Sweaty and Sore

 

SWEATY and SORE..... Do you have to be to have a good workout??


After a training session there are all sorts of factors we use to gauge whether or not we have had a “good” workout.  Unfortunately, the feedback that most people use and attribute to having a good workout isn’t the best indicator of future gains or progress.  More often than not I hear people use the degree of soreness or sweatiness to determine how well they killed it in the gym.  Here’s why that mentality will lead you astray:


SORENESS

Soreness after a workout used to be attributed to the buildup of lactic acid in the muscles, however for a while now that theory has been debunked.  The most widely believed cause of soreness after a workout is attributed to small microscopic tears that occur within the muscle fibers and the resulting inflammation (insert pain) that occurs as the body attempts to repair and rebuild itself (this is where protein consumption becomes important).  The tearing of muscle fibers can come from either a strenuous workout where load (weight) is increased OR where new movement patterns are introduced to the body.  Whenever the body is forced to adapt to a new stimulus soreness is likely to occur until the body has been able to adjust.  Once this happens the level of soreness after a session is likely to decrease.  That being said, all people may experience and exhibit (DOMS) soreness in varying degrees.  This makes it a very subjective measurement for “success” in a workout.  While you always want to change your training program to progress either load in certain staple exercises or by challenging your body with new movements patterns, which will cause soreness, being sore ALL THE TIME is no bueno.  In fact, if you are sore more often than not it’s a good indicator that you may be overtraining.  Constant soreness and inflammation in the body is a great way to find yourself injured and nobody wants that!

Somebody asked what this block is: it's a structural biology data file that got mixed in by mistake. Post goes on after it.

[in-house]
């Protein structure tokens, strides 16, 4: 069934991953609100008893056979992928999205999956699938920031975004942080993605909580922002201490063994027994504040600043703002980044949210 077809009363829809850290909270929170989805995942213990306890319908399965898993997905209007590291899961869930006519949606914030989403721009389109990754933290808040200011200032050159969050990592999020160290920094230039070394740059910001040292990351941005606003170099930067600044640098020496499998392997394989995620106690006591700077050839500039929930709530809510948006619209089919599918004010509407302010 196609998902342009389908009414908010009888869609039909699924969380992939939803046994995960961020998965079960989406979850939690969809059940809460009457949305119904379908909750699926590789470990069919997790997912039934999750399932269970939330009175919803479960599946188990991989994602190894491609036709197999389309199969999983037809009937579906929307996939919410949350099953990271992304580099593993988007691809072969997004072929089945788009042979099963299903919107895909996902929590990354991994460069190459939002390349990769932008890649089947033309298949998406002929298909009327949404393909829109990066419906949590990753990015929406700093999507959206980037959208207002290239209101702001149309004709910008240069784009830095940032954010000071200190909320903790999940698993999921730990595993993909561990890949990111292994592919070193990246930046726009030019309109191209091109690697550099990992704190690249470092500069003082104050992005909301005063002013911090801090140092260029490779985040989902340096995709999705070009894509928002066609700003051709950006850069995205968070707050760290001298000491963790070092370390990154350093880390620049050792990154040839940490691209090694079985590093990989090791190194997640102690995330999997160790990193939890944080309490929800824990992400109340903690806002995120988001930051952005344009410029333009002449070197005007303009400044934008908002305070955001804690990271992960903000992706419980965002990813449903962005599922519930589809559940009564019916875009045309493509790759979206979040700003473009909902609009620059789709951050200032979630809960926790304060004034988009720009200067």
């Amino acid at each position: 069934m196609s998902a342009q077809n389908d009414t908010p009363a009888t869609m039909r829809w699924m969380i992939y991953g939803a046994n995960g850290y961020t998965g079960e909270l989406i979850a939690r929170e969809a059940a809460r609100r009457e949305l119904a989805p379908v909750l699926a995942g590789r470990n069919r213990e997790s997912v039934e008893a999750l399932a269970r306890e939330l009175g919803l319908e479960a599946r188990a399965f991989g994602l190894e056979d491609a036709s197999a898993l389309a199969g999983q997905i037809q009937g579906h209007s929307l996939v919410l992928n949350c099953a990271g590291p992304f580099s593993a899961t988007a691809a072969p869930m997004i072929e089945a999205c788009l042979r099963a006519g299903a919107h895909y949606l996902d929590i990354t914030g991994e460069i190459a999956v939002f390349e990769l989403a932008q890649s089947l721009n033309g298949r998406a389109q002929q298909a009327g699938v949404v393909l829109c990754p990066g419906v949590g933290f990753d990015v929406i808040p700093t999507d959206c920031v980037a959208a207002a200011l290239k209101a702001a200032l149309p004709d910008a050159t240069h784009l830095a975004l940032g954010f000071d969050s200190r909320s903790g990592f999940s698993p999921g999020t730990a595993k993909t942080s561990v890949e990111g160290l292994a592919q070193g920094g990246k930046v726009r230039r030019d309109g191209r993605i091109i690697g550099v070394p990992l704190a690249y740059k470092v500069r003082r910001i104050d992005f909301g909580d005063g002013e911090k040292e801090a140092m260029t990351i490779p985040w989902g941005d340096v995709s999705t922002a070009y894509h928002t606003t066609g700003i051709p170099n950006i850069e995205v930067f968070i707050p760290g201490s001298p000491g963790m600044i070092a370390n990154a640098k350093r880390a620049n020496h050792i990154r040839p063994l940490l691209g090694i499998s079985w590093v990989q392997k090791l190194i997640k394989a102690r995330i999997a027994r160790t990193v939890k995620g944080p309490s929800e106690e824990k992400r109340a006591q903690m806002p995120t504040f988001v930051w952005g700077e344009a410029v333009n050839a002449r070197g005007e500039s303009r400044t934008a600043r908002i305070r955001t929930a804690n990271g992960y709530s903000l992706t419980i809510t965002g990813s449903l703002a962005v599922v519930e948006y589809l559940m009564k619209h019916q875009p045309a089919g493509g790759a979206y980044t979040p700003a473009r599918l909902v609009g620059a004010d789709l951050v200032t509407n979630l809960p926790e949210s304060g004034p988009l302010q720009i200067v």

SWEAT

Just as I mentioned there is variation amongst people with regards to their experience of DOMS, the same is true for sweat.  Not all humans perspire equally.  Sorry.  It’s true.  On the same front, not all workouts cause the same output of sweat.  If you were to run on the treadmill for 45 minutes you’d probably be drenched afterwards.  However, I’d argue you’d have a more challenging cardiovascular workout if you did 3 Tababta’s back to back (total of 12 minutes…. don’t be fooled Tabata’s are DIESEL) and you’d probably sweat half as much.  Other forms of movement such as Yoga and Pilates also don’t produce a lot of sweat but are incredible for core strength, flexibility, breathing, pelvic stability…. I could go on forever.


So, what’s the point of this post?  I want you to expand the way you frame a “good workout”.  Forget the myths that you have be drenched in sweat and sore for days after each session (also remember the lactic acid myth is whack too).  Instead, ask yourself did your workout challenge your cardiovascular abilities?  Did you try a new movement pattern that was previously not possible?  Did you get stronger in a particular lift? Can you ignite your core muscles more effectively now than last week?  Again, I could keep going on.  All of these forms of feedback may not be present at every workout, but they are a great way of tapping back in and asking yourself what you are doing in your program and whether or not you are advancing.


Moral of the story: widen your perception on what you want your workouts to DO for your body.  Focus on being a stronger more capable YOU.  By identifying reasonable and attainable methods of training that safely get you to that place, there is no doubt you will see progress that can be measured in more significant ways than soreness and sweat!
 

From my Living Room to Yours,
Erica